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August 2000, Week 3


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Donald Larsson <[log in to unmask]>
Reply To:
Thu, 17 Aug 2000 14:31:30 -0500
TEXT/PLAIN (47 lines)
Lang Thompson notes:

> >four sections: one section on African American film, one on Hispanic American
> >film and one on Native American film and the last section on a little bit of
> >everything else.  The idea is too look at some ethnic groups in more depth
> I don't know if there's some reason for those choices but you might also
> keep in mind Yiddish films (J. Hoberman wrote a very nice history and
> there's plenty of other literature in addition to several on video) and
> Asian-American (not just Wayne Wang and the independents but the increasing
> visibility of immigrants like John Woo and Ang Lee among dozens in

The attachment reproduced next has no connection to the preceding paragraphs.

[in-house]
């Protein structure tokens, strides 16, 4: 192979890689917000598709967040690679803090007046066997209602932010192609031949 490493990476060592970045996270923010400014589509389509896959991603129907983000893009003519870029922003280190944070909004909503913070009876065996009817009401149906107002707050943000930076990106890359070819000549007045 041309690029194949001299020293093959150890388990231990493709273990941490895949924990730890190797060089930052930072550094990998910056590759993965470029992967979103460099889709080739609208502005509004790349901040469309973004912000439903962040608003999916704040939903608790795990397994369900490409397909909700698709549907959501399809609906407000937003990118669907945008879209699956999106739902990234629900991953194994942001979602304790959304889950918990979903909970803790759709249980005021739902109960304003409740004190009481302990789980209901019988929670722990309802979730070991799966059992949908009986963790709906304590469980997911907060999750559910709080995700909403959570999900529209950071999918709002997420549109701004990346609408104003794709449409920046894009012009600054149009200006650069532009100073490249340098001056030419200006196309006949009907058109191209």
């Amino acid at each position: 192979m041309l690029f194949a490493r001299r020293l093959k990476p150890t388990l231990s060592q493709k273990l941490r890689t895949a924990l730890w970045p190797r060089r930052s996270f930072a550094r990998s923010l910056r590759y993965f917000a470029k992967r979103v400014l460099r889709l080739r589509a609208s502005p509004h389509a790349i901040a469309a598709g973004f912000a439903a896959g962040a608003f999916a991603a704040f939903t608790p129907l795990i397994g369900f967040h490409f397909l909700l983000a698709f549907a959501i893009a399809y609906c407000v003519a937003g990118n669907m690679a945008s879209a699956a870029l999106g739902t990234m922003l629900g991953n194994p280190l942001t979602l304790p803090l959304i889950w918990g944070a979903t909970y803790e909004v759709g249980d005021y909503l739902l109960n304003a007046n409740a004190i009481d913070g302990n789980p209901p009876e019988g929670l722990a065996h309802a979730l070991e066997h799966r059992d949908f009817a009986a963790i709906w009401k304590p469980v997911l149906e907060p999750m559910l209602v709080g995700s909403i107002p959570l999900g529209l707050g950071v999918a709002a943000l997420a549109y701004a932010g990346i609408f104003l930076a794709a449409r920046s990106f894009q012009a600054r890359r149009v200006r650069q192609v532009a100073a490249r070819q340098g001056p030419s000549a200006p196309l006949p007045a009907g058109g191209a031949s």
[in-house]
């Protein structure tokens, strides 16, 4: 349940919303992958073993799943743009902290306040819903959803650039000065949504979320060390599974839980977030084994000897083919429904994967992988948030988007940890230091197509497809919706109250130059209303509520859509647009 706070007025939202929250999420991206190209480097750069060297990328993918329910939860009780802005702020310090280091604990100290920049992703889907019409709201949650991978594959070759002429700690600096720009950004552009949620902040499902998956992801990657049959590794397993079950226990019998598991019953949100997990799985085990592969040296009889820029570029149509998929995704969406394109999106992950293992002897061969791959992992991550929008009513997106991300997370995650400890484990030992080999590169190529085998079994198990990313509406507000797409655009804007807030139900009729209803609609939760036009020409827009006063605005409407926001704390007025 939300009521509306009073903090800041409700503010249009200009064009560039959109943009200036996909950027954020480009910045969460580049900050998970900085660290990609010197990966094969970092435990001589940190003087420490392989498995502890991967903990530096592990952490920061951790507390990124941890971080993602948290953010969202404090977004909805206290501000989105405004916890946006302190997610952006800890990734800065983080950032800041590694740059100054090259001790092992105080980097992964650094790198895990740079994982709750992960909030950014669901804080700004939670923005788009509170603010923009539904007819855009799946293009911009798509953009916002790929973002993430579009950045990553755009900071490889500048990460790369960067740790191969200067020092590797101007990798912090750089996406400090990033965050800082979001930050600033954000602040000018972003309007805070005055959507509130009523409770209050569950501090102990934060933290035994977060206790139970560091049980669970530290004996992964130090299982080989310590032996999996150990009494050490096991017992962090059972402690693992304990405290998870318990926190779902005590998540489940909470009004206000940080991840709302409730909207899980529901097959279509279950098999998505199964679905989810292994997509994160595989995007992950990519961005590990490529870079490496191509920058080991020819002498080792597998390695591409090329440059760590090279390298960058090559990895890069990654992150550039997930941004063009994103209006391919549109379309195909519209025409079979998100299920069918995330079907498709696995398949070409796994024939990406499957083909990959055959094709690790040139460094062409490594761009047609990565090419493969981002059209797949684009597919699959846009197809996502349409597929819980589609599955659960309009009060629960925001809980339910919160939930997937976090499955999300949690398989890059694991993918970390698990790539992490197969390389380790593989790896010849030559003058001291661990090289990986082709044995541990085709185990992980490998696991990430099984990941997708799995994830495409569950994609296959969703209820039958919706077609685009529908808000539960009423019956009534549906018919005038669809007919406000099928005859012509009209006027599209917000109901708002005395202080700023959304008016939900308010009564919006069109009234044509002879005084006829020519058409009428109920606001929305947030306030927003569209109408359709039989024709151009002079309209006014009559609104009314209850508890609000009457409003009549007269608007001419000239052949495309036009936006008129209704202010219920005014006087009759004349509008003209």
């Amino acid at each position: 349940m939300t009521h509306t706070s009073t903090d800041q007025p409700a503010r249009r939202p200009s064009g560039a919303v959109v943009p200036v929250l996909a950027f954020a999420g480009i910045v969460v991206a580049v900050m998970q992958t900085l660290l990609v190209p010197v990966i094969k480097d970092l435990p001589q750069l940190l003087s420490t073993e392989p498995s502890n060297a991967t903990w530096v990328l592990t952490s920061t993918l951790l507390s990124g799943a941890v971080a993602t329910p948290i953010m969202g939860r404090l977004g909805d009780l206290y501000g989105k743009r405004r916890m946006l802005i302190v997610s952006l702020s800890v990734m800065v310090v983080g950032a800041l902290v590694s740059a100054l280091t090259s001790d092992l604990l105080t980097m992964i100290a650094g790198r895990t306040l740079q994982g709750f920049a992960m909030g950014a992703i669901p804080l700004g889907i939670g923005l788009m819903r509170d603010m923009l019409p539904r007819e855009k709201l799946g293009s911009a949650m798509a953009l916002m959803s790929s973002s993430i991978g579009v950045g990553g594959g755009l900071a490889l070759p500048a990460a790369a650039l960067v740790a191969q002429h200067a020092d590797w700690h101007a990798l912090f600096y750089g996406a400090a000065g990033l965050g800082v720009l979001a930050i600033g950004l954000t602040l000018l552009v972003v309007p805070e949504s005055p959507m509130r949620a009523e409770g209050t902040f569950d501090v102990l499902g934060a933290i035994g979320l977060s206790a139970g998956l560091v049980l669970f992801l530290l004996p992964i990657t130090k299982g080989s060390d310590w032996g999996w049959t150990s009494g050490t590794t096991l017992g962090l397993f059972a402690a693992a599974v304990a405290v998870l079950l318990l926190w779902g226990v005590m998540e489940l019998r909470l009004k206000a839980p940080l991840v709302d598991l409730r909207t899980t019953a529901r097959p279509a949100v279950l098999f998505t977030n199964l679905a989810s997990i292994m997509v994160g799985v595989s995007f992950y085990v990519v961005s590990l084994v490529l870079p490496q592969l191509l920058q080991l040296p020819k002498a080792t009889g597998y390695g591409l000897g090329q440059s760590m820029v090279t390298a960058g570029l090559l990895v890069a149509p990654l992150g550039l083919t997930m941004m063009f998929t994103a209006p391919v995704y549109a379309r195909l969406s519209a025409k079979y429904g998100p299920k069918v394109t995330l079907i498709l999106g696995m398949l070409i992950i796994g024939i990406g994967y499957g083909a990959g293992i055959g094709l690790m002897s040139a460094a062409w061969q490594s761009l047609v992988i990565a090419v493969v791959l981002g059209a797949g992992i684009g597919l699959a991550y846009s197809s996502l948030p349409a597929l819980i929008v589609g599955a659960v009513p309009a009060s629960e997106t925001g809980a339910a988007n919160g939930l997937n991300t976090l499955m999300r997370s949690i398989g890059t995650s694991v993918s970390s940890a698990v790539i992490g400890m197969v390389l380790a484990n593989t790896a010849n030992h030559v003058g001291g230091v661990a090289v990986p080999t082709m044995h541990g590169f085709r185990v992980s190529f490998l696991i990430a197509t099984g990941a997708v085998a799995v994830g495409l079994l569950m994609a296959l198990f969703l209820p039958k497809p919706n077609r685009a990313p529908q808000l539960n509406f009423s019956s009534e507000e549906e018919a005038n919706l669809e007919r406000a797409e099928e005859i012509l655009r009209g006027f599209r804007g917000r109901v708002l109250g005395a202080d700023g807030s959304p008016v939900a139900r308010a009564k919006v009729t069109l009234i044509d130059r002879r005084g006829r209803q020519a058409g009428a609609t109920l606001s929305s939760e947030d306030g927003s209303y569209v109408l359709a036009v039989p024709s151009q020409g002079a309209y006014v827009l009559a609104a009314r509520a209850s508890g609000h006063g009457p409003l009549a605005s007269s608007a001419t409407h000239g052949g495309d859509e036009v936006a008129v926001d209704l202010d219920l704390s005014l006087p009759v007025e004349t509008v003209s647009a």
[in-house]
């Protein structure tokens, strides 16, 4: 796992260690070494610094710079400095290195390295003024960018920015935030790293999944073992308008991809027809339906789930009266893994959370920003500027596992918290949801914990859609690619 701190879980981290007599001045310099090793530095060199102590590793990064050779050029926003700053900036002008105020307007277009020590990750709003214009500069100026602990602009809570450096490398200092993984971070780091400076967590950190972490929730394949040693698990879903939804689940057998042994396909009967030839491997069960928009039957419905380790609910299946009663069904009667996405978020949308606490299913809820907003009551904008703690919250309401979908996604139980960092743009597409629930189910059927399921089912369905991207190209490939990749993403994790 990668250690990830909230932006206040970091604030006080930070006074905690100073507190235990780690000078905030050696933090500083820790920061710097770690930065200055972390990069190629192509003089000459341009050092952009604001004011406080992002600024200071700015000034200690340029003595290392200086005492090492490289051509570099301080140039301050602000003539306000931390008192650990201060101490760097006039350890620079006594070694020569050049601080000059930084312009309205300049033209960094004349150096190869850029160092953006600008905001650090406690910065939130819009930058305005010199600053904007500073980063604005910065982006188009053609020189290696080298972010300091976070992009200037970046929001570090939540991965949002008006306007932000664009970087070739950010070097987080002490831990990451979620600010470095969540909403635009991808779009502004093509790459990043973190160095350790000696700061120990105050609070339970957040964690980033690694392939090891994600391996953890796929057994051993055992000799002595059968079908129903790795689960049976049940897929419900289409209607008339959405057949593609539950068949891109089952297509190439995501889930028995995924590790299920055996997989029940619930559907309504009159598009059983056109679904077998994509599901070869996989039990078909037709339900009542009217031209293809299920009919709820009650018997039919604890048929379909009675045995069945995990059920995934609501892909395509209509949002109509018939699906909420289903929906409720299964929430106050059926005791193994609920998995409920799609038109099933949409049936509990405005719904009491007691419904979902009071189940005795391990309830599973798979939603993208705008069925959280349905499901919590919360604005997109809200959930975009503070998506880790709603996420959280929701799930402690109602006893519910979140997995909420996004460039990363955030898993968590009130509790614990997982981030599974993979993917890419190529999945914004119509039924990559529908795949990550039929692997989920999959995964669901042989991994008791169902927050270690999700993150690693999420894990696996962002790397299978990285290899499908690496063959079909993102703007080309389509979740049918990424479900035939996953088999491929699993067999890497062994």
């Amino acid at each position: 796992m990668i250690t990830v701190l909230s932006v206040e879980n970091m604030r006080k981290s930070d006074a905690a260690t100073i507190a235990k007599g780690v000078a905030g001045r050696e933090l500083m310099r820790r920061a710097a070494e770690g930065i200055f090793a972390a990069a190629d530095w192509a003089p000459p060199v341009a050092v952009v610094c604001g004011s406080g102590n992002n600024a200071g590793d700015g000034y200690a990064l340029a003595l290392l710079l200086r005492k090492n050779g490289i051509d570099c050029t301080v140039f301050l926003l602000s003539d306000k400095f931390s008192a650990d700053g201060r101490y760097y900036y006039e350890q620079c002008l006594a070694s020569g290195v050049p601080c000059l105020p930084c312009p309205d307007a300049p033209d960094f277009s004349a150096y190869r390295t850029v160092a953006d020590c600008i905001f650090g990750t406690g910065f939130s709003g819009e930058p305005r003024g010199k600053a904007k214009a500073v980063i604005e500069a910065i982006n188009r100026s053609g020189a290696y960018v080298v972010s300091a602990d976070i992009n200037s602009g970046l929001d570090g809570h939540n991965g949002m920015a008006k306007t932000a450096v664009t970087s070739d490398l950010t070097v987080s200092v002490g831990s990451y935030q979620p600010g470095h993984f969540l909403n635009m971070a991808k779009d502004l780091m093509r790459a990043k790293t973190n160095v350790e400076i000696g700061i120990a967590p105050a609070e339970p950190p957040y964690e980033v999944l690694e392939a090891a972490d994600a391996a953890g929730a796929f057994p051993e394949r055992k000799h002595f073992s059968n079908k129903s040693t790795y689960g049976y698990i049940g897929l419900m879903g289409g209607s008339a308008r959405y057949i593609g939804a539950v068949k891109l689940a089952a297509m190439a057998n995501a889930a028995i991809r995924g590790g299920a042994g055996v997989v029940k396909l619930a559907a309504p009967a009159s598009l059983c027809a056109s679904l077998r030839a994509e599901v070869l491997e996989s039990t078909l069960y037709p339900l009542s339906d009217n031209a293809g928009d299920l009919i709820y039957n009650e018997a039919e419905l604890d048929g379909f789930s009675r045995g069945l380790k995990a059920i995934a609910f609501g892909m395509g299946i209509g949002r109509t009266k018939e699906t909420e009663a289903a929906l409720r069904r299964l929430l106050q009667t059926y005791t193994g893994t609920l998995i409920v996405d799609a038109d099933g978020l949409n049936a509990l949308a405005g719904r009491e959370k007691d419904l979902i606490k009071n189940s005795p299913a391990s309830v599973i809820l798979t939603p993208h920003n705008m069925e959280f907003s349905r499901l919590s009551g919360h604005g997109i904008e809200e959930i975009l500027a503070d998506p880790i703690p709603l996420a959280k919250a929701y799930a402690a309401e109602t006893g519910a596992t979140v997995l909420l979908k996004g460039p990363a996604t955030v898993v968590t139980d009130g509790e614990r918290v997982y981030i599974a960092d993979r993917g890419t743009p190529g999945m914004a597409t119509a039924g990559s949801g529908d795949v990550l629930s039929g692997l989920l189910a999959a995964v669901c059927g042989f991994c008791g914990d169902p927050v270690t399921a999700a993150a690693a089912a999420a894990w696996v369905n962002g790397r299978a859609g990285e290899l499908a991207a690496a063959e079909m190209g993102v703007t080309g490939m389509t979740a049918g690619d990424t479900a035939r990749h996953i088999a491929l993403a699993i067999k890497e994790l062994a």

> Hollywood).  By "American" do you mean United States?  Because issues of
> race and ethnicity have been a major concern of Brazillian films since the
> 60s at least and seem to be important in films from Mexico; there's also
> the interesting issue of French-language films in Canada.  Black films of
> course have an extensive literature and a fair amount available on video
> (though Charles Burnett's early ones aren't and are very difficult to see;
> I've heard that there are only two or three screenable prints of "Killer of
> Sheep").  Are you planning to use documentaries or only fictional films?

As the Yiddish films illustrate, it is a tricky thing to represent a
particular category of film by ethnicity, even when an ethnic heritage
is an important part of a group of films.  In other words, how do
Yiddish films by Ulmer, et al. work in a grouping with other films
dealing with "Jewishness" from GENTLEMAN'S AGREEMENT to FIDDLER ON THE
ROOF to Woody Allen, Mel Brooks and SEINFELD?

African American films present similar questions--There are the "race"
films of Oscar Micheaux and others, targeted specifically at black
audiences, the "blaxploitation" cycle of the 1970s, and more recent
films by black filmmakers, ranging from BOYZ 'N THE HOOD to SCARY MOVIE.

And then, of course, there's the portrayal of these groups by white
filmmakers--sympathically or not.

Don Larsson
Donald F. Larsson
English Department, AH 230
Minnesota State University
Mankato, MN  56001

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